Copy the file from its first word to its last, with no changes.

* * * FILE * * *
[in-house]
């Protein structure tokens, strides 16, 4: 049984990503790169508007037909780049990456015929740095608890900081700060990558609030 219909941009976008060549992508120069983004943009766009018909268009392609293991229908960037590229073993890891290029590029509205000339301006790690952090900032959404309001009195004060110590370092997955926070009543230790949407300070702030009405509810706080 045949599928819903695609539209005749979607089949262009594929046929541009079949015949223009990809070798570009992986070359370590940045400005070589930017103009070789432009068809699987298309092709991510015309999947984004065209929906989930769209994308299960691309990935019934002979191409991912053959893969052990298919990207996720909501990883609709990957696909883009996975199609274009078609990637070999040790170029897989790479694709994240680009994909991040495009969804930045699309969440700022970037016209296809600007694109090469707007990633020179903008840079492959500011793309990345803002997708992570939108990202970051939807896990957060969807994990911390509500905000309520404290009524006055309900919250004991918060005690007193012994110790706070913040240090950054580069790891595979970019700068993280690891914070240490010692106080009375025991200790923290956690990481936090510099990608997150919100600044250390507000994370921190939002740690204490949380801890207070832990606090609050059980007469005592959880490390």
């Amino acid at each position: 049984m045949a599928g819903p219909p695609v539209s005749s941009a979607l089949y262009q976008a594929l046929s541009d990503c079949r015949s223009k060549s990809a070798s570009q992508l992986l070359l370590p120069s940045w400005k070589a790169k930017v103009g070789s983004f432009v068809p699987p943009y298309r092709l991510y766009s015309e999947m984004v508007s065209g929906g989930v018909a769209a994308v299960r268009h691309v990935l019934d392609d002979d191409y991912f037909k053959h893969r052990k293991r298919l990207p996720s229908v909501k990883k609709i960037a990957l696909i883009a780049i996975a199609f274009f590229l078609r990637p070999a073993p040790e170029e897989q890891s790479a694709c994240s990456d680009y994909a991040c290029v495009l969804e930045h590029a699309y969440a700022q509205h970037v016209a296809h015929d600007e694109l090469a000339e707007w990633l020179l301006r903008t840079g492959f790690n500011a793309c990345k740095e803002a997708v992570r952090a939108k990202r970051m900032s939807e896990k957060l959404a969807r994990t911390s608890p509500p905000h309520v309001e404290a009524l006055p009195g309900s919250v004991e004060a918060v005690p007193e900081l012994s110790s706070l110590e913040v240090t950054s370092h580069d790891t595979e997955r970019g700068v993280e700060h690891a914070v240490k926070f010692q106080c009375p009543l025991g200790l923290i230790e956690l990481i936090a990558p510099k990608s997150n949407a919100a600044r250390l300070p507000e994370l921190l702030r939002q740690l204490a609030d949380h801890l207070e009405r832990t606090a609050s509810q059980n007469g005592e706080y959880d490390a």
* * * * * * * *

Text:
[in-house]
């Protein structure tokens, strides 16, 4: 049984990503790169508007037909780049990456015929740095608890900081700060990558609030 219909941009976008060549992508120069983004943009766009018909268009392609293991229908960037590229073993890891290029590029509205000339301006790690952090900032959404309001009195004060110590370092997955926070009543230790949407300070702030009405509810706080 045949599928819903695609539209005749979607089949262009594929046929541009079949015949223009990809070798570009992986070359370590940045400005070589930017103009070789432009068809699987298309092709991510015309999947984004065209929906989930769209994308299960691309990935019934002979191409991912053959893969052990298919990207996720909501990883609709990957696909883009996975199609274009078609990637070999040790170029897989790479694709994240680009994909991040495009969804930045699309969440700022970037016209296809600007694109090469707007990633020179903008840079492959500011793309990345803002997708992570939108990202970051939807896990957060969807994990911390509500905000309520404290009524006055309900919250004991918060005690007193012994110790706070913040240090950054580069790891595979970019700068993280690891914070240490010692106080009375025991200790923290956690990481936090510099990608997150919100600044250390507000994370921190939002740690204490949380801890207070832990606090609050059980007469005592959880490390």
């Amino acid at each position: 049984m045949a599928g819903p219909p695609v539209s005749s941009a979607l089949y262009q976008a594929l046929s541009d990503c079949r015949s223009k060549s990809a070798s570009q992508l992986l070359l370590p120069s940045w400005k070589a790169k930017v103009g070789s983004f432009v068809p699987p943009y298309r092709l991510y766009s015309e999947m984004v508007s065209g929906g989930v018909a769209a994308v299960r268009h691309v990935l019934d392609d002979d191409y991912f037909k053959h893969r052990k293991r298919l990207p996720s229908v909501k990883k609709i960037a990957l696909i883009a780049i996975a199609f274009f590229l078609r990637p070999a073993p040790e170029e897989q890891s790479a694709c994240s990456d680009y994909a991040c290029v495009l969804e930045h590029a699309y969440a700022q509205h970037v016209a296809h015929d600007e694109l090469a000339e707007w990633l020179l301006r903008t840079g492959f790690n500011a793309c990345k740095e803002a997708v992570r952090a939108k990202r970051m900032s939807e896990k957060l959404a969807r994990t911390s608890p509500p905000h309520v309001e404290a009524l006055p009195g309900s919250v004991e004060a918060v005690p007193e900081l012994s110790s706070l110590e913040v240090t950054s370092h580069d790891t595979e997955r970019g700068v993280e700060h690891a914070v240490k926070f010692q106080c009375p009543l025991g200790l923290i230790e956690l990481i936090a990558p510099k990608s997150n949407a919100a600044r250390l300070p507000e994370l921190l702030r939002q740690l204490a609030d949380h801890l207070e009405r832990t606090a609050s509810q059980n007469g005592e706080y959880d490390a």